WORLD TA­BLES Splash in the pan

Paul Mer­rony’s Lon­don bistro is mak­ing sweet mu­sic, re­ports Su­san Kuro­sawa

The Weekend Australian - Travel - - Front Page -

ONDON’S so-called Tin Pan Al­ley has a new mae­stro. For­mer Syd­ney chef Paul Mer­rony has been gar­ner­ing rave re­views for his Giaconda Din­ing Room, tucked into a tiny space on Den­mark Street near Char­ing Cross Road in the West End.

The restau­rant oc­cu­pies one room, not much big­ger than a front par­lour. There is no or­na­men­ta­tion or wafty mu­sic, the square space is jammed with bare, wooden ta­bles and bent­wood chairs and, at the rear, as a di­vider to the kitchen, is a well-stacked wall of wine. Through the win­dows can be seen busy shops sell­ing all things mu­si­cal, from drum kits to dig­i­tal pi­anos.

It is, in ev­ery sense, a neigh­bour­hood bistro. The orig­i­nal Giaconda Cafe was a mecca for mu­sos in the 1960s; Den­mark Street saw its share of up-and-com­ers in the age of long, lank hair, in­clud­ing the Stones and David Bowie.

The £1 ($2) cover charge gives you a litre carafe of fizzy min­eral wa­ter, sliced crusty bread and a lit­tle dish of oil-slicked olives; our carafe is filled fre­quently, without us ask­ing. What a fab idea and one that sums up the prac­ti­cal ap­proach of a chef with an eye to re­ces­sion din­ing.

The restau­rant has made Miche­lin’s 2009 Bib Gour­mand list of good food at moderate prices’’ and from what I saw (and spent) on this Lon­don visit, Giaconda could well be the cap­i­tal’s best-priced bistro. Mer­rony doesn’t even levy a ser­vice charge: put that in your gobs and chew it over, Ram­say and co.

In such pared-back sur­round­ings, you’d ex­pect Mer­rony’s food to be hon­est and free of frills, and so it is. He has been quoted as say­ing his gal­ley kitchen at Giaconda is one of Lon­don’s small­est; the op­er­at­ing bud­get here is all about what you get on the plate.

There are a dozen en­trees, the same num­ber of mains and just two sides: chips (£2.75) and green salad (£2.50). Fans of Mer­rony from the days of his epony­mous Syd­ney restau­rant will be pleased to see his gelati­nous cake of bone­less (or al­most, as con­fided on the menu) and crisped pig’s trot­ters (£7) on the en­tree line-up, while if you want some­thing of the nos­tal­gic Sun­day nurs­ery tea ilk, there’s roast mush­rooms with gar­lic and herbs (£5.50), fish­cakes with tartare sauce and green salad (£10.50) or a com­fort­ing pud of pear and ap­ple crum­ble (£5.50).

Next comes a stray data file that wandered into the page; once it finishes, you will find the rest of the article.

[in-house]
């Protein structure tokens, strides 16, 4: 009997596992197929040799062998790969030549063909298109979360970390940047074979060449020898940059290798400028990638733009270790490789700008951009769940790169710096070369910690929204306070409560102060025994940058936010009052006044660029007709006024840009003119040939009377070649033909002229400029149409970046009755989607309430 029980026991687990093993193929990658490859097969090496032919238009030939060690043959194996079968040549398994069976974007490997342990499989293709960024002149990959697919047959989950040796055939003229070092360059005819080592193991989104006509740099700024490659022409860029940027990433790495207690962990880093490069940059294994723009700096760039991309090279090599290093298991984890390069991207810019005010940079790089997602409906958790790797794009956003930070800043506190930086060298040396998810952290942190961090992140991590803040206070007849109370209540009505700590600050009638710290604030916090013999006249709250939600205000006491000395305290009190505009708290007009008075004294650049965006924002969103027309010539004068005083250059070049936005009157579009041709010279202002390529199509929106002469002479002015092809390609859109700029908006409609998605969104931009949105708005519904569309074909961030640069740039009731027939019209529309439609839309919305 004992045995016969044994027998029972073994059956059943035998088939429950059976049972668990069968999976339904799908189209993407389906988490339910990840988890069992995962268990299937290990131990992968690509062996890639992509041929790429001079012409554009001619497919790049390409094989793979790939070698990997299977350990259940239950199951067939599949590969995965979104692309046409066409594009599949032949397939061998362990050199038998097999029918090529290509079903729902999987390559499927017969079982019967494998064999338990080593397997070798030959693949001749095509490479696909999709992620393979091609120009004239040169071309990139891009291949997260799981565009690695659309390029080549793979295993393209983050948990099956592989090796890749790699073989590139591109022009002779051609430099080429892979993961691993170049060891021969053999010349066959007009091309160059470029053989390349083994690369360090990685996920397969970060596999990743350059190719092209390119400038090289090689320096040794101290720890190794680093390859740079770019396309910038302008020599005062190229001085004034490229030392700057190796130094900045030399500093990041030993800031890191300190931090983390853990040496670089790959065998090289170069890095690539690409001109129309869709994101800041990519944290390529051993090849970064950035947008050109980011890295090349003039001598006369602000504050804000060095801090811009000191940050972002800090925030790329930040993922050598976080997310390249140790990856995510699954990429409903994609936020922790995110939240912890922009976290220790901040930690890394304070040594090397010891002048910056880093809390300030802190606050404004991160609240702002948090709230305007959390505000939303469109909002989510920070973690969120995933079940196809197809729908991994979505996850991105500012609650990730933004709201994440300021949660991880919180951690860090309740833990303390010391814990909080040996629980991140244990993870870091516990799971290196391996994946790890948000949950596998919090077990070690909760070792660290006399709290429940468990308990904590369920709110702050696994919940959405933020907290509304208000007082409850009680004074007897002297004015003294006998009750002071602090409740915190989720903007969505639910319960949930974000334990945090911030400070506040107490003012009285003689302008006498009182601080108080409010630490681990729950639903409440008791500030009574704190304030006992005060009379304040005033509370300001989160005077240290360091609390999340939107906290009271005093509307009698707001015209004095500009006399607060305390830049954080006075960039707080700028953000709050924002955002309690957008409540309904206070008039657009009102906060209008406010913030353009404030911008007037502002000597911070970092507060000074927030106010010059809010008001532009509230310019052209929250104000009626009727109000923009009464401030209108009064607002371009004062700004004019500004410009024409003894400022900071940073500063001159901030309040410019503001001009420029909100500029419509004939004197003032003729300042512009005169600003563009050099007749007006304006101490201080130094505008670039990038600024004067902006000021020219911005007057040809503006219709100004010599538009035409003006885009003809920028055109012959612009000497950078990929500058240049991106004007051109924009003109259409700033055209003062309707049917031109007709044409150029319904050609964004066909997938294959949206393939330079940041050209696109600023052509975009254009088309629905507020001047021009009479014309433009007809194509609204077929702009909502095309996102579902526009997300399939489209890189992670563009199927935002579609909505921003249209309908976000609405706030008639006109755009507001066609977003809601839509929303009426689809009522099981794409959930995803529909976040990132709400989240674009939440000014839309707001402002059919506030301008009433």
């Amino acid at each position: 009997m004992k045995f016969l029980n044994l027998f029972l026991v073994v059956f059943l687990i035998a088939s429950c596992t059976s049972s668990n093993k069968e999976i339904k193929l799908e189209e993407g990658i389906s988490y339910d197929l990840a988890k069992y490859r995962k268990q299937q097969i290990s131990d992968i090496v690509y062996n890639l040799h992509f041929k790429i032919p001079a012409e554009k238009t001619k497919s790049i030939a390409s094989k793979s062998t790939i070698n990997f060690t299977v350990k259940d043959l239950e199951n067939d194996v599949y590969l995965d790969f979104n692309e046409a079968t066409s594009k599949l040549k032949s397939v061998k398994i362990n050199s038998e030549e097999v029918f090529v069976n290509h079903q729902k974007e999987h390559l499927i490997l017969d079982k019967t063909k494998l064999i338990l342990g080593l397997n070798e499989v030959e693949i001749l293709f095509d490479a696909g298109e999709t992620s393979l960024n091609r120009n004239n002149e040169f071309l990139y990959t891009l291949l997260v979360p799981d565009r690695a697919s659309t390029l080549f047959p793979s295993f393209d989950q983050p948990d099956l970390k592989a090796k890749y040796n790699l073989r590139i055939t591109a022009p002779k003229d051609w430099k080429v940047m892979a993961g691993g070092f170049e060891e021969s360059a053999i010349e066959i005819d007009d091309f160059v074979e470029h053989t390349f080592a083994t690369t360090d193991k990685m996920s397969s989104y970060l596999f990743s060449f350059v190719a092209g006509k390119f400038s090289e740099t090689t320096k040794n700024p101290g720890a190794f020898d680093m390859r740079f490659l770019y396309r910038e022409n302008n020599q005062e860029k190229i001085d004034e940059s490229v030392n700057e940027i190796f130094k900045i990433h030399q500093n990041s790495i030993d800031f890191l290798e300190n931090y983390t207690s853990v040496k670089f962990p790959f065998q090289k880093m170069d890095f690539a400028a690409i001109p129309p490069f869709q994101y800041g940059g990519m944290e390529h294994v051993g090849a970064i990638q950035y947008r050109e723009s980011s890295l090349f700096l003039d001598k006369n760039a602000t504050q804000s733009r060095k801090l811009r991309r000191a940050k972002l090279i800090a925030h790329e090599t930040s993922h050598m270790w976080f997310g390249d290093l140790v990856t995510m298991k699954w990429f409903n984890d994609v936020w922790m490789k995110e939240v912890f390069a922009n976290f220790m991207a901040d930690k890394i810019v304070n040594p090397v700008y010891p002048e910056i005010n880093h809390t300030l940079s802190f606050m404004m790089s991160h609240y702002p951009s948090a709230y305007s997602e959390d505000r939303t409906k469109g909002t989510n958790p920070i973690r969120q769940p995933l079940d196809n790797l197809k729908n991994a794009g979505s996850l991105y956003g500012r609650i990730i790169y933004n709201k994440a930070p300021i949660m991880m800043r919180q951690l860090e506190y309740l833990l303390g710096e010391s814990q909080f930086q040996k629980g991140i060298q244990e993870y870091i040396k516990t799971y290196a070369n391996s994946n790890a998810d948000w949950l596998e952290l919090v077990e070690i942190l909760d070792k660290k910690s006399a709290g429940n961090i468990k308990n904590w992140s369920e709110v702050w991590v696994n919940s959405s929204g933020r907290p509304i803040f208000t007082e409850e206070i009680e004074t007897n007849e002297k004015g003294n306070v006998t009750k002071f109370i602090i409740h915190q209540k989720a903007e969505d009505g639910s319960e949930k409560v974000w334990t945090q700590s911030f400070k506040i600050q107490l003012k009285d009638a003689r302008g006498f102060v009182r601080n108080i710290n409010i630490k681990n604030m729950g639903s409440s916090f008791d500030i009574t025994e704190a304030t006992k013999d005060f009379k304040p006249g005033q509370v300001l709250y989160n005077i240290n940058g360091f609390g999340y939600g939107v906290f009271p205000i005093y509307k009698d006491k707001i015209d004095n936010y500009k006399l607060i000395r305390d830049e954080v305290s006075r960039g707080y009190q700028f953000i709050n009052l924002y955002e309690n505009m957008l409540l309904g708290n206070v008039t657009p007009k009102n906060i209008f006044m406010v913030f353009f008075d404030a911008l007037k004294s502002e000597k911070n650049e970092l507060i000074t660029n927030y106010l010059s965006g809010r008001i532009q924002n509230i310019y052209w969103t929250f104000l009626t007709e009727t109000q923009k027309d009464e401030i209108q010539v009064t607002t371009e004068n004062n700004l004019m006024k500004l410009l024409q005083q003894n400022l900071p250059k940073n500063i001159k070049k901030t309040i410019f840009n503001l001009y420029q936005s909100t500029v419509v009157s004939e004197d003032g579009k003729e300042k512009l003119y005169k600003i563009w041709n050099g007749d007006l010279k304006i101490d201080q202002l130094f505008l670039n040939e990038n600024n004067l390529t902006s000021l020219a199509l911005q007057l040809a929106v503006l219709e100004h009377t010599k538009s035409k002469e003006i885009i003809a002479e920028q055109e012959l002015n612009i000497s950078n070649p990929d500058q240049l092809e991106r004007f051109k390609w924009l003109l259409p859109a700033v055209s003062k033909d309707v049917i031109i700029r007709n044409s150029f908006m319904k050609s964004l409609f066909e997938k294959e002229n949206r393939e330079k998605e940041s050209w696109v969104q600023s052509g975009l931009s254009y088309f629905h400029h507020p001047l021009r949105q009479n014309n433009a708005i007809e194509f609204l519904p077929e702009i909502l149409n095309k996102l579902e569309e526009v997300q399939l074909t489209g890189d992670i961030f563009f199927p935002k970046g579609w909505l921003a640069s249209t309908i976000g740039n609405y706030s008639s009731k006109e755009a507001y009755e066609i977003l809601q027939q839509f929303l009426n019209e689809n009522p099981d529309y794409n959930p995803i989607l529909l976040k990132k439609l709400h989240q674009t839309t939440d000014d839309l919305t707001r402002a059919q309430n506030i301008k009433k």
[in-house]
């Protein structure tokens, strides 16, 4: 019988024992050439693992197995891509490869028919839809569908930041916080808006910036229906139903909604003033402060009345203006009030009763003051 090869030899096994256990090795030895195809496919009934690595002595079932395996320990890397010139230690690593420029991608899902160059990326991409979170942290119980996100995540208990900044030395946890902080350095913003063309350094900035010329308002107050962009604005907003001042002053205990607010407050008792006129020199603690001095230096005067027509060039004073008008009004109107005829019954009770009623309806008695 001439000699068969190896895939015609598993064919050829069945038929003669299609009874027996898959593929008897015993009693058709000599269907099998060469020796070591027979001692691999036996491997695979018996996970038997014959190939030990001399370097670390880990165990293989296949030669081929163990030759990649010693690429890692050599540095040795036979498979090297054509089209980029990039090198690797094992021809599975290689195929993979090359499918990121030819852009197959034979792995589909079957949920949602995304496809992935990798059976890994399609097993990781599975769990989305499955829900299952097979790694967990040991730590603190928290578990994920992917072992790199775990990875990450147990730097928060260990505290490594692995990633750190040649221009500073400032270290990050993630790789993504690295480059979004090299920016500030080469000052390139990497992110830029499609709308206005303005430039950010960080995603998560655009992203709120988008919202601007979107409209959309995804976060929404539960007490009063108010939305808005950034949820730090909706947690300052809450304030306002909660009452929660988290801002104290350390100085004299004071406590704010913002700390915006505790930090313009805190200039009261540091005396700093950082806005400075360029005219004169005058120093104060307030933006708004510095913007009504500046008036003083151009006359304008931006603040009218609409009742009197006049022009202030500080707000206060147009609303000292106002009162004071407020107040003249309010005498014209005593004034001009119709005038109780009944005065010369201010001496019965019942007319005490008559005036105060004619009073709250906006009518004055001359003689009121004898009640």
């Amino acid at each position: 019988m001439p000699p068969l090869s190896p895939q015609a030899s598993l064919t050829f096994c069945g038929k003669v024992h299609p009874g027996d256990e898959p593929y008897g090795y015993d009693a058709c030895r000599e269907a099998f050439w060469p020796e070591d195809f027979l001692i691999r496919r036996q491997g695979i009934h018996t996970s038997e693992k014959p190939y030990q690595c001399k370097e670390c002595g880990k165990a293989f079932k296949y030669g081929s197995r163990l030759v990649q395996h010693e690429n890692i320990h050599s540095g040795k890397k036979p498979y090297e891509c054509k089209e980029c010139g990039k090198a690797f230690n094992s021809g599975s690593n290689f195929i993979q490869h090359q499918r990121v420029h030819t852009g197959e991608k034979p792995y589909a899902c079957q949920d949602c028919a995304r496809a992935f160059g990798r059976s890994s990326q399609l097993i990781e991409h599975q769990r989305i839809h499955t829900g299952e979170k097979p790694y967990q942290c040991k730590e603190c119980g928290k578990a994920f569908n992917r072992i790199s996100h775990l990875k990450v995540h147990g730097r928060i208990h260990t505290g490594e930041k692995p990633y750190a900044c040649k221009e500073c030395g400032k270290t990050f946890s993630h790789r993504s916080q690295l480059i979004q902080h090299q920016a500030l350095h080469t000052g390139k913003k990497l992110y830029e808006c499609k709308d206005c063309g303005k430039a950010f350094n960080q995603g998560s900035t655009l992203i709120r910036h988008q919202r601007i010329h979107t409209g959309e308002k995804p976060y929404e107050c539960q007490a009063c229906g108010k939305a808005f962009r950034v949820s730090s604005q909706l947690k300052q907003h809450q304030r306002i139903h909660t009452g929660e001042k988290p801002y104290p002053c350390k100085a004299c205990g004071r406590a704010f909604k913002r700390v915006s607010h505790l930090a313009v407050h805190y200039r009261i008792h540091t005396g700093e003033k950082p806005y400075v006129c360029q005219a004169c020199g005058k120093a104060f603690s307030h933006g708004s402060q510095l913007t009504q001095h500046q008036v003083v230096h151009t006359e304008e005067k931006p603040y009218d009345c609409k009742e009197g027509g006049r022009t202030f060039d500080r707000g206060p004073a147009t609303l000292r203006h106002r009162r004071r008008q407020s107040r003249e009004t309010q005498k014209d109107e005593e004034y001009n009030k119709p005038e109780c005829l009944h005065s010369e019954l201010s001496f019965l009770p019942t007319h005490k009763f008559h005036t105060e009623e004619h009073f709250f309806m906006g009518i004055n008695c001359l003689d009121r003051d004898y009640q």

If this makes the food sound plain as pen­nies, then the test is in Mer­rony’s fi­nesse. Trained un­der the Roux broth­ers in Bri­tain and at La Tour d’Ar­gent in Paris, his is a clas­si­cal French ap­proach. But with steak tartare and grill of the day on the menu, it’s also the no-non­sense food of the routiers, those lorry driver pit stops speck­led through pro­vin­cial France. Just try

Chef Paul Mer­rony, left; beet­root and leeks vinai­grette with goat’s cheese mousse and herb salad, above giv­ing a cam­mioneur a stale pate or an over­done biftek and see where that leads you.

Our party of three fol­lows sim­i­lar tastes, al­though we do our share of sam­pling across the ta­ble. Beet­root and leeks vinai­grette with goat’s cheese mousse and herb salad (£6.50) is the hit of the en­trees, the dress­ing all fresh and zingy against the earthy coun­ter­point of just-cooked beets, springy cheese and sprigs of mint.

As my en­tree served as a main, saf­fron risotto (£6) is full of sunny flavours creamed (I sus­pect) with mas­car­pone. Mer­rony’s vitello ton­nato (£12.50) is ar­guably as per­fect a ren­der­ing of this Ital­ian cold clas­sic as one could find. The thinly sliced veal is per­fectly pink and served with boiled pota­toes and eggs, shaved radic­chio and pert lit­tle cor­ni­chons.

Ham hock hash (£10.75) comes crumbed with a smoth­er­ing fried egg on top and lightly dressed green salad on the side. It’s quite salty (Mer­rony is as unashamedly un­afraid of the salt cel­lar as he is of but­ter and goose fat) and mush­ing the soft egg into the hash makes for a de­li­cious mess with the feel of a board­ing-school sup­per or Sun­day break­fast. But make that an English pub­lic school with faint re­gard for stu­dents’ daily al­lowances of green veg.

If there is a neg­a­tive to Giaconda’s fare, it is to be wary of Mer­rony’s fond­ness for eggs and to choose ac­cord­ingly; to fol­low the pig’s trot­ters, which are served on a bed of eggy, mus­tard-kicked may­on­naise, with the egg­part­nered vitello ton­nato ad­mit­tedly was the wrong op­tion for one of our party.

We share a pud­ding of iced nougat with rasp­ber­ries (£6); the nutty, densely packed nougat comes as a cylin­der on a moat of this most sum­mery of fruit and there’s a slight bit­ter-or­ange twist to pro­ceed­ings, which works splen­didly.

Four en­trees and three mains, one shared dessert and three glasses of wine costs £74. The place is boom­ing and its lo­ca­tion in a daggy street (lower rents, one pre­sumes) is no draw­back as it’s per­fectly placed for pre-the­atre din­ing (Giaconda opens at 6pm). No won­der Mer­rony is play­ing to full houses. This is the first in an oc­ca­sional se­ries of in­ter­na­tional restau­rant re­views by the award-winning Travel&In­dul­gence team.

Check­list

The Giaconda Din­ing Room, 9 Den­mark St, Lon­don WC2H 8LS. Phone +44 20 7240 3334; www.gi­a­con­da­din­ing.com. Open: Lunch and din­ner, Mon­day to Fri­day; last or­ders at 2pm and 9.15pm. Cost: About £60 for two. Drink: Glasses of Ital­ian whites and reds from £3.75. Bot­tles have small mark-ups; an ex­cel­lent Mon­tepul­ciano d’Abruzzo Frentano is £22. Rea­son to re­turn: To check if Mer­rony has had to raise his prices.

No frills:

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